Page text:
High Risk Alcohol Use

learn what high risk alcohol use looks like

“High risk” or problematic drinking is defined as alcohol consumption that negatively affects an individual’s health or safety. This includes “binge drinking” or consuming 5 or more drinks in one sitting for males, and 4 or more drinks in one sitting for females. We’ve all heard the term “binge drinking” and have heard that this type of drinking is “bad” or “problematic,” but why? Well, if you are engaging in binge drinking, you are at risk for a number of negative effects like physical injuries, academic issues, legal concerns, weight gain, alcoholism, and alcohol poisoning, to name a few. People often think that alcohol poisoning will never happen to them or their friends, but the reality is that an average of 6 people die each day from this. Rather than hoping it won’t happen to you, take the steps to drink safely and know what to do if you suspect someone is suffering from alcohol poisoning.

 Alcohol Poisoning:
Warning Signs:
What To Do:
  • Very slow or irregular breathing
  • Weak, very slow, or very fast pulse
  • Person has passed out and cannot be aroused or can only be slightly aroused for a few moments
  • Cold or clammy hands or feet
  • Pale or bluish skin
  • Person is vomiting, urinating, or defecating while sleeping or passed out and is not waking up after doing so

 

 

  • Call Public Safety at (619) 260-2222 or 911.
  • It’s better to be safe than sorry! Many people worry that their friend will be mad at them for calling public safety or the police, but if someone is suffering from alcohol poisoning, their life may
    be on the line and that is not something you want to risk!
  • Stay with the person until help arrives.
  • Turn them on their side to prevent choking in the case of vomiting
  • DO NOT try to sober them up by giving them food, water, medication, or coffee as this can increase the chances of vomiting or choking. Also avoid trying to get the person to shower, as this can lead to physical injuries.

Passing out is different than blacking out. Many people use the terms “passing out” and “blacking out” interchangeably, but they actually refer to very separate incidents. A black out is a period of amnesia during which a person is actively engaged in behaviors such as walking and talking, but the brain is unable to form new memories for the events. Research suggests that it is possible for individuals to experience blackouts while appearing only moderately intoxicated to the outside world. “Blacking out” is a dangerous state as it can lead to risky and unsafe behaviors. If you notice a friend experiencing a black out, keep an eye on them, prevent them from drinking more, and ensure they get home safe.Blacking Out vs. Passing Out:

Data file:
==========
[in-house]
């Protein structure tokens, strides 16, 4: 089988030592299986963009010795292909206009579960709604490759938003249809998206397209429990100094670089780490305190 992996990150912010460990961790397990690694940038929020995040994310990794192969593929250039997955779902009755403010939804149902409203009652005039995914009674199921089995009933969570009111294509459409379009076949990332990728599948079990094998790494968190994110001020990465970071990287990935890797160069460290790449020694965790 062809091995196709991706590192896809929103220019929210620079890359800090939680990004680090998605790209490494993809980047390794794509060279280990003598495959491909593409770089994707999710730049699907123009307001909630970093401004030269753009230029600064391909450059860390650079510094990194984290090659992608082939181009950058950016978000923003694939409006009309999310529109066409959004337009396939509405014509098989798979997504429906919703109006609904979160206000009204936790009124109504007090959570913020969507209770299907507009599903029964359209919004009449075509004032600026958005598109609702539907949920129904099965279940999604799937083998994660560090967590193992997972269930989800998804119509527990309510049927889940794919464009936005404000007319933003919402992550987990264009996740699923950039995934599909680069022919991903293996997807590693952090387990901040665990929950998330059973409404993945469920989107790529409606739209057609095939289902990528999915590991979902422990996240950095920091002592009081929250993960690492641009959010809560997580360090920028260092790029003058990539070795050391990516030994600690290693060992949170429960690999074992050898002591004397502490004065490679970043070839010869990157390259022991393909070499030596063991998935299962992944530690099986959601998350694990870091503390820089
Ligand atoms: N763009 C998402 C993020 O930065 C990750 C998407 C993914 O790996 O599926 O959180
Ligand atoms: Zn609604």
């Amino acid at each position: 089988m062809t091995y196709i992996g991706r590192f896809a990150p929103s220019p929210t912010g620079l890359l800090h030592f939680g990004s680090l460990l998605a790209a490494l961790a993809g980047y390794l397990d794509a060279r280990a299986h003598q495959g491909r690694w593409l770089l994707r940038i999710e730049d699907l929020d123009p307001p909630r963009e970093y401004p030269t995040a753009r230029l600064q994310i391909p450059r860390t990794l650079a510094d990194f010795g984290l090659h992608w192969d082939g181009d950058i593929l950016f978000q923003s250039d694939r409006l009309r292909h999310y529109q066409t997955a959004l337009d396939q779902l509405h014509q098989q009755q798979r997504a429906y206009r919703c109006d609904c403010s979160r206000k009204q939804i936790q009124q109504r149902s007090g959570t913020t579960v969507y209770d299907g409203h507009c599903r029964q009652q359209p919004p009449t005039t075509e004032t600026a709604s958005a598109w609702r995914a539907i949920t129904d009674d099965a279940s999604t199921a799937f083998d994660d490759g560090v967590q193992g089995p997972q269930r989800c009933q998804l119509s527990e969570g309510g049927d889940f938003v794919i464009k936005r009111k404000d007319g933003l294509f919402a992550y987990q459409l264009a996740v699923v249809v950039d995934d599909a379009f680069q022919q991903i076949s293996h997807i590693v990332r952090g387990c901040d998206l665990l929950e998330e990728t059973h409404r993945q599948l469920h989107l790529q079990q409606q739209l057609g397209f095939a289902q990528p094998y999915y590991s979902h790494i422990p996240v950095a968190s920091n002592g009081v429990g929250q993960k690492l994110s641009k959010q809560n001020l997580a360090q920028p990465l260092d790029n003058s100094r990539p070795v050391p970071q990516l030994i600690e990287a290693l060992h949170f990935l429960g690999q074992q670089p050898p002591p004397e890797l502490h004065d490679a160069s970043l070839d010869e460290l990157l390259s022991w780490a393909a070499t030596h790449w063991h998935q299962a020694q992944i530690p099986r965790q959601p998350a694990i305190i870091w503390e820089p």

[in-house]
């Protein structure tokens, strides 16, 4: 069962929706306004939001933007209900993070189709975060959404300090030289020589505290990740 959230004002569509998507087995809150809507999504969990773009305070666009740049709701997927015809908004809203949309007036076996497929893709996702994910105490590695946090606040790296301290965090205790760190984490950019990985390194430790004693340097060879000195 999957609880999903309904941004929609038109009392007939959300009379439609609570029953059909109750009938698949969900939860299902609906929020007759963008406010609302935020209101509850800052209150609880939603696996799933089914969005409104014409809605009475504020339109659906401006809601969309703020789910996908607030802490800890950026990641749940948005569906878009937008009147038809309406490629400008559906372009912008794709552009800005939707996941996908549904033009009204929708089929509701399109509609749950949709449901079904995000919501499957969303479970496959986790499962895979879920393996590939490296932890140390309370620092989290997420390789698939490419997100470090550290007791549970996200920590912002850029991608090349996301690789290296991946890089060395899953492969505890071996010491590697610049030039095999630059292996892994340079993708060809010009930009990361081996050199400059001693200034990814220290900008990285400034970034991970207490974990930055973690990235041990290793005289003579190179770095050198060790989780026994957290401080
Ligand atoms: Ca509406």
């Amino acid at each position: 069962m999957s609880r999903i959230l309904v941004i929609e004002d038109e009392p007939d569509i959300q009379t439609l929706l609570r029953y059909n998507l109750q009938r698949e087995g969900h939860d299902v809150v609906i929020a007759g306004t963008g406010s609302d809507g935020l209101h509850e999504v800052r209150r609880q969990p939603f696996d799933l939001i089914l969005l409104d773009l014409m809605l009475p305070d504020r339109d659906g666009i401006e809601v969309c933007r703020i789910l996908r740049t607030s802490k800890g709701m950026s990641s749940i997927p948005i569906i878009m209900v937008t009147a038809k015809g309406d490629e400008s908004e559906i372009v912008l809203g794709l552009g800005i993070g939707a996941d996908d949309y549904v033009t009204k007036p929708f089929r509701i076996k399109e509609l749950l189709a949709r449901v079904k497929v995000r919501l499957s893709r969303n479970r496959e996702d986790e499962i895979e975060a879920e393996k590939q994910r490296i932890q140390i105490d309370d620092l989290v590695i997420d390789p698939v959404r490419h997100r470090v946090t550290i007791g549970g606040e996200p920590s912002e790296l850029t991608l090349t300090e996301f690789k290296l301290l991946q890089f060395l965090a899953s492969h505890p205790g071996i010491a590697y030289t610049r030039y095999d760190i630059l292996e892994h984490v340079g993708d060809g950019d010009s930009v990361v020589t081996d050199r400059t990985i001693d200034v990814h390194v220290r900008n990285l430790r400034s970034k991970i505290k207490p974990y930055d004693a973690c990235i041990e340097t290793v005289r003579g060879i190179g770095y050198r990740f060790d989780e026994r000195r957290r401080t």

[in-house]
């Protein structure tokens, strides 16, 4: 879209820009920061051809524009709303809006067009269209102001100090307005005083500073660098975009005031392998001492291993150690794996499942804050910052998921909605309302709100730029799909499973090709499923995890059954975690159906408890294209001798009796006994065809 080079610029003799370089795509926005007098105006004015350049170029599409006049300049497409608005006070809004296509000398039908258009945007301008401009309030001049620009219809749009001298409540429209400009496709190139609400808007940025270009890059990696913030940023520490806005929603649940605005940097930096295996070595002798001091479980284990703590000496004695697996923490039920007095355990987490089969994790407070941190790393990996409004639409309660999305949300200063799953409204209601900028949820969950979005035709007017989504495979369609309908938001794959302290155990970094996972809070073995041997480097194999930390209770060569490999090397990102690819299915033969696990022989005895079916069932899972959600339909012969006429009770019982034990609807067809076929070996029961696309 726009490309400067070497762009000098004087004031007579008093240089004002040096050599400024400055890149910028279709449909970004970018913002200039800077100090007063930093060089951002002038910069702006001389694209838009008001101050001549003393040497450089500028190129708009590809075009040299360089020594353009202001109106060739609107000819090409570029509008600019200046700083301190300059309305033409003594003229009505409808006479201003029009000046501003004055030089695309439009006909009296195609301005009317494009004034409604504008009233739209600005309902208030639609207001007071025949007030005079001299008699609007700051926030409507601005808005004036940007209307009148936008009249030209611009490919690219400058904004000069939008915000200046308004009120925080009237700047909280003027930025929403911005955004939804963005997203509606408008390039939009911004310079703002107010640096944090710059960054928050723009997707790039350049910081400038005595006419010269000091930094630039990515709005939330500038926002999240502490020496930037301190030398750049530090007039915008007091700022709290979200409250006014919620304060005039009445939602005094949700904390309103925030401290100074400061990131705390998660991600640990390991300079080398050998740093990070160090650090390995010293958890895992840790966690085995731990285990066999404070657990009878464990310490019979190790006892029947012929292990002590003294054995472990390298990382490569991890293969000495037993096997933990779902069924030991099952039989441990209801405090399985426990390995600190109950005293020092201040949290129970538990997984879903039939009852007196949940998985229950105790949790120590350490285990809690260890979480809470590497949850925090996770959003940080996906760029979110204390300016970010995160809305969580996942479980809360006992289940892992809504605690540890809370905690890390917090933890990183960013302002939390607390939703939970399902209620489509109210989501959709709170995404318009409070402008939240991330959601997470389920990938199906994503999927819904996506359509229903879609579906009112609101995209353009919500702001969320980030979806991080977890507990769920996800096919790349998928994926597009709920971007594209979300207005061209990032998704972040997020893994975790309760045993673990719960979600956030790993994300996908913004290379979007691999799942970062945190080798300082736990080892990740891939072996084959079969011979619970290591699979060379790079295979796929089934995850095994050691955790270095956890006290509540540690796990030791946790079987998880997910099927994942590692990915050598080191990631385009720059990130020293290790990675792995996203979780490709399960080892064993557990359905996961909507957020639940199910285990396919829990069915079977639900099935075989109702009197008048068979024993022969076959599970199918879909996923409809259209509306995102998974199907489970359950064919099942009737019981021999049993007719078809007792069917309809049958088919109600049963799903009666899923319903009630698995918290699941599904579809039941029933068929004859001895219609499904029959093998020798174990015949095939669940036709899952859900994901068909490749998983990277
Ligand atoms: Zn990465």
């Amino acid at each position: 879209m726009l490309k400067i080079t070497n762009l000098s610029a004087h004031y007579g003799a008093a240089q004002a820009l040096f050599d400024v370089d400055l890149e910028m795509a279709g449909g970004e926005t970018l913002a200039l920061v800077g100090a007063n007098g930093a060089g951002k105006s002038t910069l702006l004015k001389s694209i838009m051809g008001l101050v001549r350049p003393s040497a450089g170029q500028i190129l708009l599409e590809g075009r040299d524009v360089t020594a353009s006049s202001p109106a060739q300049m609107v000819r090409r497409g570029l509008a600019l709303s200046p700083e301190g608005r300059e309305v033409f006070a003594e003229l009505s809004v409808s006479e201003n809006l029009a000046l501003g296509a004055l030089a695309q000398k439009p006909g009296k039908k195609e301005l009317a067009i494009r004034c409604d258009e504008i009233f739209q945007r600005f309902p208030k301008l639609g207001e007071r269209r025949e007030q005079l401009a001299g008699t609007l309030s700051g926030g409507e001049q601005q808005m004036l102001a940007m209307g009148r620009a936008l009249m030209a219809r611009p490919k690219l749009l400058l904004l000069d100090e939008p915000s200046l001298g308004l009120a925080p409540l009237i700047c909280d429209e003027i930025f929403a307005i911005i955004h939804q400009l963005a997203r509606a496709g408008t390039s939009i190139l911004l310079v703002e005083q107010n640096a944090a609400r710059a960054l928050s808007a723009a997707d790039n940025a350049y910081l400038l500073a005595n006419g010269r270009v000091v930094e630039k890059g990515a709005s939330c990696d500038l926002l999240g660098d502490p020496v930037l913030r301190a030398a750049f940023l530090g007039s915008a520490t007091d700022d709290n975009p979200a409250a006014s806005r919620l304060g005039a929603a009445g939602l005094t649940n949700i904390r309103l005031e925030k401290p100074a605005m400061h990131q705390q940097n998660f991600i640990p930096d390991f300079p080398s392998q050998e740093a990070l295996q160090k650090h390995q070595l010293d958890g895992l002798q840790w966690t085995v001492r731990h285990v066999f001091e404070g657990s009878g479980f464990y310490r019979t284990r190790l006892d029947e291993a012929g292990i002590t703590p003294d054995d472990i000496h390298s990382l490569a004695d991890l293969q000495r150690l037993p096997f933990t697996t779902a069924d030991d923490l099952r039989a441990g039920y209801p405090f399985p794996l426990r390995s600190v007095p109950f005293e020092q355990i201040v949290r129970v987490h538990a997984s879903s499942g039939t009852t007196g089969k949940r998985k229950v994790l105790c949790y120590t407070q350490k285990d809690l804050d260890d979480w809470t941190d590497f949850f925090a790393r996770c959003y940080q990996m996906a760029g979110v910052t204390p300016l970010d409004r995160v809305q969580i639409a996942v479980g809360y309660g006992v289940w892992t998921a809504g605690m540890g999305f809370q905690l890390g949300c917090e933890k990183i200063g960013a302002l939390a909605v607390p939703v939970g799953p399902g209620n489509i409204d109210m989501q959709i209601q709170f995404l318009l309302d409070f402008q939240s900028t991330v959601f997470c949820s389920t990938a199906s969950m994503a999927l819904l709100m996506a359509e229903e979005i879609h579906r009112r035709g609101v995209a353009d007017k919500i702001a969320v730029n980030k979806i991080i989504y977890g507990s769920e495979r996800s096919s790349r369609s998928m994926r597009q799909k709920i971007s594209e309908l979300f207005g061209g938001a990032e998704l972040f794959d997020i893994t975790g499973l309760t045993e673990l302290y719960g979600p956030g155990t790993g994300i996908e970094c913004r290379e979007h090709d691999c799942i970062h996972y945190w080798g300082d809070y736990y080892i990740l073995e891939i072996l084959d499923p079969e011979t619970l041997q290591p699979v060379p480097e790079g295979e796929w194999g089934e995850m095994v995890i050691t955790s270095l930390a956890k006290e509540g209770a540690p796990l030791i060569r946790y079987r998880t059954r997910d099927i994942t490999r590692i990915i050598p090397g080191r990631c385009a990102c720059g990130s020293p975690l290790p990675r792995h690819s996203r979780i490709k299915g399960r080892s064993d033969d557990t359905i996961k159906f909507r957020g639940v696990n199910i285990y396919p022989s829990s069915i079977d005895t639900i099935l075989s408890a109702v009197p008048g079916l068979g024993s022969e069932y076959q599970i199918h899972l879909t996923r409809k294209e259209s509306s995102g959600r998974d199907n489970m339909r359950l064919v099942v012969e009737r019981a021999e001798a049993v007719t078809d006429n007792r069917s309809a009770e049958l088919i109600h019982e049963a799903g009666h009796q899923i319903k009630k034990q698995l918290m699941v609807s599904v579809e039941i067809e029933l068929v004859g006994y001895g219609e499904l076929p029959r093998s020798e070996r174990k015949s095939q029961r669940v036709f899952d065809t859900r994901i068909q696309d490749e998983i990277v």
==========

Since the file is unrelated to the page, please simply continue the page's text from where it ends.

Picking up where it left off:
“Passing Out” is a state in which a person has lost consciousness due to excessive alcohol use and has reached a dangerous level of intoxication in which they could choke on their vomit or slip into a coma. If you see someone who has passed out, immediately get help by contacting Public Safety at (619) 260-2222. She or he needs medical attention.

Problematic Drinking – Warning Signs of Alcohol Dependence:
  • Drinking is getting in the way of things that should be more
    important (health, family, friends, academics, work, etc.)
  • There are negative effects when the person does drink
    (getting in fights, trouble remembering, doing things they regret, experiencing negative emotions, consequences like conduct violations, injuries, or trouble with the law, or difficulty stopping drinking after starting)

 

  • Drinking before class or in the morning
  • Developing a tolerance (needing to drink more alcohol to experience the same effects)
  • Drinking alone
  • Frequent hangovers
  • Withdrawal symptoms (sweating, shaking, etc.)
  • Friends or family have expressed concern
  • They have tried to change their drinking but can only keep the promise for a few days or weeks at a time

Find out more about your drinking habits by taking our free, anonymous screening.

Take a mental health screening
How to Help Someone Who May Be Struggling with Alcohol Use or Abuse:

It may be very difficult to talk to a friend or family member that you think may be engaging in problematic drinking behaviors. Here are some tips for having a conversation with someone you are concerned about:

  • Get advice. Consult with a staff member at the Center for Health and Wellness Promotion or another USD Wellness Unit. This is confidential – you don’t have to name names.
  • Talk to your friend when they are sober.
  • Let them know you care and that’s why you are bringing this up. Emphasize your own personal feelings when they drink. Be upfront about the negative effects you’ve noticed.
  • Provide them with resources, such as this website or refer them to the Center for Health and Wellness Promotion or another USD Wellness Unit.
  • Expect denial. Hear them out and let them know you’ll be there for them when they’re ready.
  • Follow up and continue to show care and concern. Celebrate healthy behavior choices and support any challenges the person may experience.
For more information or a consultation:

Student Wellness provides free consultations to students who have concerns about themselves or a friend. The Center for Health and Wellness Promotion can support and guide you in helping yourself or a friend. Helping others and/or asking for help can be stressful and we want you to know that you are NOT alone. Call (619) 260-4618 to set up an appointment or visit University Center Room 161.